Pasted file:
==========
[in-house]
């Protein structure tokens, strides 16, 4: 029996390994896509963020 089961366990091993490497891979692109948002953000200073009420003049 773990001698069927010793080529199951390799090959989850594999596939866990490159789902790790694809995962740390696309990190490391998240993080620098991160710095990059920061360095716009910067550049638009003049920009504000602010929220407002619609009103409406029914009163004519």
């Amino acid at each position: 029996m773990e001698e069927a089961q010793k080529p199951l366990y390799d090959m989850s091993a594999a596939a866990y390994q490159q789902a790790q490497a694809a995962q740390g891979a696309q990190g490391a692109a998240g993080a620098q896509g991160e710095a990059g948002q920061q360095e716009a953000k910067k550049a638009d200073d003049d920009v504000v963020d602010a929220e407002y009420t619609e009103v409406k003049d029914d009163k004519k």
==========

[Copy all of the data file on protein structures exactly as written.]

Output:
[in-house]
């Protein structure tokens, strides 16, 4: 029996390994896509963020 089961366990091993490497891979692109948002953000200073009420003049 773990001698069927010793080529199951390799090959989850594999596939866990490159789902790790694809995962740390696309990190490391998240993080620098991160710095990059920061360095716009910067550049638009003049920009504000602010929220407002619609009103409406029914009163004519």
């Amino acid at each position: 029996m773990e001698e069927a089961q010793k080529p199951l366990y390799d090959m989850s091993a594999a596939a866990y390994q490159q789902a790790q490497a694809a995962q740390g891979a696309q990190g490391a692109a998240g993080a620098q896509g991160e710095a990059g948002q920061q360095e716009a953000k910067k550049a638009d200073d003049d920009v504000v963020d602010a929220e407002y009420t619609e009103v409406k003049d029914d009163k004519k």